Imran Khan has been arrested and sentenced to three years in prison after a court convicted him in a corruption case that he claims is politically motivated.
Police swooped in on the former international cricket star’s home in Lahore on Saturday, shortly after a court convicted him of illegally selling official gifts while he was prime minister.
Anyone convicted of a criminal offence is usually disqualified from contesting elections or holding office in Pakistan, scuppering Khan’s hopes of participating in Pakistan’s next election that has to be held before early November.
“His dishonesty has been established beyond doubt,” judge Humayun Dilawar wrote in a court ruling seen by the Telegraph.
“He has been found guilty of corrupt practices by hiding the benefits he accrued from [the] national exchequer wilfully and intentionally.”
After his arrest, Khan was flown by helicopter to Lahore’s Kot Lakhpat jail, and was expected to be imprisoned in the central jail in Adyala, Rawalpindi, a court order said.
The conviction came just a day after Pakistan’s high court temporarily halted the district court trial. It was not immediately clear why the trial had proceeded despite the high court decision.
Marriyum Aurangzeb, the information minister, said in a statement that Khan’s arrest followed a full investigation and proper legal proceedings in a trial court. She said his arrest was unrelated to the upcoming elections.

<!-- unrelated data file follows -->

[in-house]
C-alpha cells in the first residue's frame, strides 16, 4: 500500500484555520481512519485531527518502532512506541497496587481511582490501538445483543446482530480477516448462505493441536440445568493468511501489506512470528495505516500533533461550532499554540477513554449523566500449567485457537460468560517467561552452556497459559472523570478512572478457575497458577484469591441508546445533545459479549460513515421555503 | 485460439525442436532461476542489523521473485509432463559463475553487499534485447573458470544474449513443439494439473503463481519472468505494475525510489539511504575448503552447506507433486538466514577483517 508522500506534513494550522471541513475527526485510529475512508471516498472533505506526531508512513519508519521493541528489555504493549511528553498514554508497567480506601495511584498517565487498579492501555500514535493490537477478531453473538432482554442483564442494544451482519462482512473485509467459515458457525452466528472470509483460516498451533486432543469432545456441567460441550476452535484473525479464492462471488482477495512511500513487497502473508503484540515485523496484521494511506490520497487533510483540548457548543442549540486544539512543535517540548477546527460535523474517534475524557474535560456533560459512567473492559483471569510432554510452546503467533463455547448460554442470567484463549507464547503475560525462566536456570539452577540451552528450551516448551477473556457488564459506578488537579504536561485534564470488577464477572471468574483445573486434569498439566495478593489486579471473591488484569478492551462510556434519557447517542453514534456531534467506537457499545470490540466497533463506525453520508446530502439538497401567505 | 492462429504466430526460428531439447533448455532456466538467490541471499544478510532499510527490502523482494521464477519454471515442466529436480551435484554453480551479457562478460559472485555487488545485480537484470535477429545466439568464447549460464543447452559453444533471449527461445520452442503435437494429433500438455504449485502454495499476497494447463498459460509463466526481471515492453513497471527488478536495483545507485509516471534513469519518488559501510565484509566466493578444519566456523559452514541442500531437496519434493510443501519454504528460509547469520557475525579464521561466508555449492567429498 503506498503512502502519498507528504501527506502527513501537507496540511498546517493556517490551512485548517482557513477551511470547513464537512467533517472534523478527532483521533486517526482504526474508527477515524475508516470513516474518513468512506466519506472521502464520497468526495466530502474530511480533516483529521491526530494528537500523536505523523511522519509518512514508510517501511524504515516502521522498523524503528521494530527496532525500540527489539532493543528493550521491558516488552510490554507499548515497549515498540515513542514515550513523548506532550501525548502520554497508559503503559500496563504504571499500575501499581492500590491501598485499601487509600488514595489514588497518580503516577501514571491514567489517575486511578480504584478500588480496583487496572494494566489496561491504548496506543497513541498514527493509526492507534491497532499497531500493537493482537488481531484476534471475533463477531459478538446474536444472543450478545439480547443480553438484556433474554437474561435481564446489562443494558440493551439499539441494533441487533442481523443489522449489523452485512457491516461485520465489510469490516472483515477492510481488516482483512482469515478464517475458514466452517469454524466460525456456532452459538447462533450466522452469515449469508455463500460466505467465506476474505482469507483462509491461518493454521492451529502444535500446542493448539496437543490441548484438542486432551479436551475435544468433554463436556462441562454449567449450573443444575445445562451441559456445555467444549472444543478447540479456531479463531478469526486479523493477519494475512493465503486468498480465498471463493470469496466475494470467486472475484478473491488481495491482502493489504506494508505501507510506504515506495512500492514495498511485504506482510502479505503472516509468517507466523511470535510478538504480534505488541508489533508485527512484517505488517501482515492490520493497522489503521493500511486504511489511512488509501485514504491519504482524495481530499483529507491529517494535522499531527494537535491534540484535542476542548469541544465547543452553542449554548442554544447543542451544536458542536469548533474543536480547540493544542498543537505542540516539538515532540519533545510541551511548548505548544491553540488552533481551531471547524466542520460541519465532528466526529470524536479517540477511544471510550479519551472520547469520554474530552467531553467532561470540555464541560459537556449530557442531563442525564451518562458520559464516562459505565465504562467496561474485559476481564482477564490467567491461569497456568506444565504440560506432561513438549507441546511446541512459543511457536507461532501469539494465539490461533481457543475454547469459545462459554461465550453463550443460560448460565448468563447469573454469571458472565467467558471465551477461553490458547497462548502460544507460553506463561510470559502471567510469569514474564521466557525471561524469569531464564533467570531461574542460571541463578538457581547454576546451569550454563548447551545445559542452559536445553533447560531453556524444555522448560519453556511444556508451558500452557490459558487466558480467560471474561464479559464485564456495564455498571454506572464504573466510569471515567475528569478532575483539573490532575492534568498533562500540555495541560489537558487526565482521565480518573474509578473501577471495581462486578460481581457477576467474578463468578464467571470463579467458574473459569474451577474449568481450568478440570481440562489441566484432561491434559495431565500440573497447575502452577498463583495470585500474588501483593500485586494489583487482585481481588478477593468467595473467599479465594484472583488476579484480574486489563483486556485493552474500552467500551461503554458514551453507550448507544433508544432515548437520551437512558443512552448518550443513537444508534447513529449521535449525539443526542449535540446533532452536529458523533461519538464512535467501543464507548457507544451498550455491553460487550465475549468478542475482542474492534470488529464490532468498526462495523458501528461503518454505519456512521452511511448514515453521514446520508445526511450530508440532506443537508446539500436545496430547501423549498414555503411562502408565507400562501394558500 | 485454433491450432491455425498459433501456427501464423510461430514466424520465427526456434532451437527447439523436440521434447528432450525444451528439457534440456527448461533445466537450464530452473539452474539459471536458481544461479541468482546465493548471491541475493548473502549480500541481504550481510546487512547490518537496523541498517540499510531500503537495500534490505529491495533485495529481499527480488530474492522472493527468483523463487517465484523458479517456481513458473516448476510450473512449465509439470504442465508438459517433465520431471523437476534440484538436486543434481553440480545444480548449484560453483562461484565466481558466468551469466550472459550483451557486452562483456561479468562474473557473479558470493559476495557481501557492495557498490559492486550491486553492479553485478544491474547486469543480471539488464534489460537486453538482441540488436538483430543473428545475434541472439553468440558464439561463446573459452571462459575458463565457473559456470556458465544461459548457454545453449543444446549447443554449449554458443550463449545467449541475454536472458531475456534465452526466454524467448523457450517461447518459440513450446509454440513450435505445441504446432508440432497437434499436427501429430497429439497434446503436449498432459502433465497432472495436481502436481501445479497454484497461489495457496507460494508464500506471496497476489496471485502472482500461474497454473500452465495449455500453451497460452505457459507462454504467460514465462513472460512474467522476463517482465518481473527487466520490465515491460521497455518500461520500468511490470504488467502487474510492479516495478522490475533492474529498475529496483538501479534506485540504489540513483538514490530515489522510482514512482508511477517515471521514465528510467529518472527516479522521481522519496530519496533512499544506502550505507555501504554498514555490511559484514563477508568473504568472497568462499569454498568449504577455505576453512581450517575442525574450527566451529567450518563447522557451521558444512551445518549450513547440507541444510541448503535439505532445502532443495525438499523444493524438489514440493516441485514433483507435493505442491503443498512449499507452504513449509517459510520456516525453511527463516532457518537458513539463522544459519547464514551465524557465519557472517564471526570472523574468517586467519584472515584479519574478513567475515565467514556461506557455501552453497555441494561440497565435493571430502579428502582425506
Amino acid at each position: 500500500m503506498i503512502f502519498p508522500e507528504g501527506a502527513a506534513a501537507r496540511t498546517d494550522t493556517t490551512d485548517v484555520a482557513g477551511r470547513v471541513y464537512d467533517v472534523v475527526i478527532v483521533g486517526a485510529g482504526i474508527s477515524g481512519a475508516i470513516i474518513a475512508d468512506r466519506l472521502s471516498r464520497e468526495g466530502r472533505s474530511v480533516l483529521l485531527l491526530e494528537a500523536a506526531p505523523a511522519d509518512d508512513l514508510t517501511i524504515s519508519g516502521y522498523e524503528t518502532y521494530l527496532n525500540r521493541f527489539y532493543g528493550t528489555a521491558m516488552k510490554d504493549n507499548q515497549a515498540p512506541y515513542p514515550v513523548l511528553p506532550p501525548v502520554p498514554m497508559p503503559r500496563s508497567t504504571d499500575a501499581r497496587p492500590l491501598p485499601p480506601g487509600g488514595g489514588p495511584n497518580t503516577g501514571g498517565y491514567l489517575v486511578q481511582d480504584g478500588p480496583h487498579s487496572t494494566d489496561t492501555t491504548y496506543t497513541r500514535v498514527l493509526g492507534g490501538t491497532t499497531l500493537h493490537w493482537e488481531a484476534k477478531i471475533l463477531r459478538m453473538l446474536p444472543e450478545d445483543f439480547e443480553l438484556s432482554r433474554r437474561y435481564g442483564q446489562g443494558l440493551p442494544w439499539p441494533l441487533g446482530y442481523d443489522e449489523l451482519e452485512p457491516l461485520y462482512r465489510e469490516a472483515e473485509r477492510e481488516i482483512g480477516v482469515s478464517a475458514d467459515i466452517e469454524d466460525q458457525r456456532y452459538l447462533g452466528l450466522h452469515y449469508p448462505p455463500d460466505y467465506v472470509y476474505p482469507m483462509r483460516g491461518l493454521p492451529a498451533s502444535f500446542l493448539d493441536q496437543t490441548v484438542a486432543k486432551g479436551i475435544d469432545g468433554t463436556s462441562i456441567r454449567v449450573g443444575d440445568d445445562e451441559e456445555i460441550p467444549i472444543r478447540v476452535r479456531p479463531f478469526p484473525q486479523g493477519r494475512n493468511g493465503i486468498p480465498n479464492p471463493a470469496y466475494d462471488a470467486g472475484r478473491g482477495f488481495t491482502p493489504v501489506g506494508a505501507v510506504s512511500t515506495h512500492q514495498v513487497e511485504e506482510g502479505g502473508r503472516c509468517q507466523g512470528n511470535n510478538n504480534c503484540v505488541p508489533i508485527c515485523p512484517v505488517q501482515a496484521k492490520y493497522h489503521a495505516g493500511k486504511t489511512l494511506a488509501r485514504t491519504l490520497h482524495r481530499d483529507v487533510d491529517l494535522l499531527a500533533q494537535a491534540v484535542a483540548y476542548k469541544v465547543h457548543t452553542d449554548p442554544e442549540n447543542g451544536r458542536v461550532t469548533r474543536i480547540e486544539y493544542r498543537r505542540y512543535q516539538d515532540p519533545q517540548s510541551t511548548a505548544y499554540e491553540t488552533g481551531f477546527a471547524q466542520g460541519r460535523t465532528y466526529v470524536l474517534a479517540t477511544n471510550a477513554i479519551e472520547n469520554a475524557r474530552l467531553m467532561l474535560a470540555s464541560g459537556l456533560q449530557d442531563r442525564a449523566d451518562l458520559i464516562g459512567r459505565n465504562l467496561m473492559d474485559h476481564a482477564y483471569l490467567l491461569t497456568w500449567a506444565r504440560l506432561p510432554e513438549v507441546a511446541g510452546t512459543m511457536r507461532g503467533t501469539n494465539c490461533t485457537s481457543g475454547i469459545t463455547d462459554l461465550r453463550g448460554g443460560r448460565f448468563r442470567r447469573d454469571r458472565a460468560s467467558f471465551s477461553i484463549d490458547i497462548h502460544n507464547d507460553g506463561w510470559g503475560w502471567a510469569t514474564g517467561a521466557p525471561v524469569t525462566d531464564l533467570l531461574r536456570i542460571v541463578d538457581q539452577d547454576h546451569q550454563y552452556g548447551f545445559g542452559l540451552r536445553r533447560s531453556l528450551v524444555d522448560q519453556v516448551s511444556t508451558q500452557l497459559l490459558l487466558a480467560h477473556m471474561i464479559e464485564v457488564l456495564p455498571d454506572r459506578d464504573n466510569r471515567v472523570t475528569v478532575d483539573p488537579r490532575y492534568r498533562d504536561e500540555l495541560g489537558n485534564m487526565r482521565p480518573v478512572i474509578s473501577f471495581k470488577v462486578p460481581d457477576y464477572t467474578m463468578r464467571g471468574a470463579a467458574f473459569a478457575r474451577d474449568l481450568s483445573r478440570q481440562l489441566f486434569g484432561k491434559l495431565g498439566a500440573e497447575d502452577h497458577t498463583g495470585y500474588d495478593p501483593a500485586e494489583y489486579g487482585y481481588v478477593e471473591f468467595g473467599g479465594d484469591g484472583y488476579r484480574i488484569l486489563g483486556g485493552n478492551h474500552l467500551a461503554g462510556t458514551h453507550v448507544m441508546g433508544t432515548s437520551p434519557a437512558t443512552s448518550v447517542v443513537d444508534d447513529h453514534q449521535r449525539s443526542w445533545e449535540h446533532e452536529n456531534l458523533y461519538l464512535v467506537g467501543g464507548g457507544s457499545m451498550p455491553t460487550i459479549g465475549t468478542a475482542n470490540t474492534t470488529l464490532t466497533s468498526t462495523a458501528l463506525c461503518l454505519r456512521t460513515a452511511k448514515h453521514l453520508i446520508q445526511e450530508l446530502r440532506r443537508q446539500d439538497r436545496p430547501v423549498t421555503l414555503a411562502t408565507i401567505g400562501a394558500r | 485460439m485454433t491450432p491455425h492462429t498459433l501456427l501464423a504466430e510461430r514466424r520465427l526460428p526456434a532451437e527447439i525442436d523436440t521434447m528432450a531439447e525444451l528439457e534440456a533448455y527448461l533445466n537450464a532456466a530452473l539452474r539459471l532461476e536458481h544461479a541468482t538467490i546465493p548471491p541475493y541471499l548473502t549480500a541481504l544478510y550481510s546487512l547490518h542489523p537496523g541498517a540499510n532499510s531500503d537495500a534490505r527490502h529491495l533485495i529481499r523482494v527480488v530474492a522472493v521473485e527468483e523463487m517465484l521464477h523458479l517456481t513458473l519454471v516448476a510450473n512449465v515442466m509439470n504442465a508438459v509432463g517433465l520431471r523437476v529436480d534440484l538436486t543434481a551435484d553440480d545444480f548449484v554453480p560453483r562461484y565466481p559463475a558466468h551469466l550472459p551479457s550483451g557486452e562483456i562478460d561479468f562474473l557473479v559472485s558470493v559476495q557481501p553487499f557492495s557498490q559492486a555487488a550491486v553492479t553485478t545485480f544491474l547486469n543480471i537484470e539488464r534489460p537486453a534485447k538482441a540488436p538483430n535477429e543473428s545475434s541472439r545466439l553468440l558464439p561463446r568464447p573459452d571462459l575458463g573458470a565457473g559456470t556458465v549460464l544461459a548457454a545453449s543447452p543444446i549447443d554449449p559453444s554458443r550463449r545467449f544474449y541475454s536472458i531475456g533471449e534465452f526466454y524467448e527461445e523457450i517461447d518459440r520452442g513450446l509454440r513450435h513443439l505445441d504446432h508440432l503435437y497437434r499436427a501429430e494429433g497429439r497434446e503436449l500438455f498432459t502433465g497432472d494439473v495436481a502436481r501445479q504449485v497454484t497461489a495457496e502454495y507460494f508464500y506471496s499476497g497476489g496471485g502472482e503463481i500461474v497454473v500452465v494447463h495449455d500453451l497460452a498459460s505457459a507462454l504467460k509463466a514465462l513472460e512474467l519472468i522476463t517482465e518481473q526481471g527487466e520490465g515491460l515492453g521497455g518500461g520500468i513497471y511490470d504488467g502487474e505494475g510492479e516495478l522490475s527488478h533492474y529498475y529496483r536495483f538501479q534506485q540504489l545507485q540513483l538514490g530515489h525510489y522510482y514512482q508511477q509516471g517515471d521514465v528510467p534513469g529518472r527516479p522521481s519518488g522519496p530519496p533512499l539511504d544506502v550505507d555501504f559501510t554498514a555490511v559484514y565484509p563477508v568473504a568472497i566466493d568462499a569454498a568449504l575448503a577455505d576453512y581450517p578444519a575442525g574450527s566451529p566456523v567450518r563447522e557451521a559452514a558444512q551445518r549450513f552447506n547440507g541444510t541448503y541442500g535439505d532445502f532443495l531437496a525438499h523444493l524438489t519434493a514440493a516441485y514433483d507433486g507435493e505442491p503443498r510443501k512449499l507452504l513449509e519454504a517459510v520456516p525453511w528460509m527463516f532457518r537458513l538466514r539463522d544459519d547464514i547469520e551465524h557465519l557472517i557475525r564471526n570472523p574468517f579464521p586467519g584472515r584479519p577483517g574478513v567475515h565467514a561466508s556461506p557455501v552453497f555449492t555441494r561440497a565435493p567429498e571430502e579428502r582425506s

“A thief has been arrested today,” she told reporters on Saturday. “Any negotiations with the thief will be difficult now because he will be in jail.”
Khan was previously arrested in connection with the same corruption case in May, sparking widespread protests and violent clashes between his supporters and Pakistan’s security forces.
In a pre-recorded message, released in the aftermath of his arrest, Khan, 70, urged his supporters to demonstrate peacefully.
“My fellow Pakistanis, they will have arrested me and I’ll be in jail by the time this message reaches you. I have just one request and appeal, that you are not to sit silently at home,” he said.
“This is a war for justice, for your rights, for your freedom … chains don’t just fall off, they have to be broken. You must continue peaceful protest until you get your rights.”
On Saturday, several other senior figures in Khan’s Pakistan Tehreek-e-Insaf party were also reportedly detained.
A party spokesman said that Khan’s lawyers are appealing to the Lahore High Court against the “unlawful arrest, rather, abduction”.
Khan was forced out of power in April last year in a vote of no confidence, but his popularity has soared since he was kicked out.
The former prime minister has denied any wrongdoing in the long-running corruption case.
Since he was ousted, Khan has frequently drawn attention to the political power wielded by Pakistan’s military – a taboo subject in the country.
After he was shot several times in the leg while marching on the capital to call for early elections last year, he claimed his political rivals in government were conspiring with the army to have him killed or jailed.
The government denies his claims and says they are intended to energise his devoted supporters.
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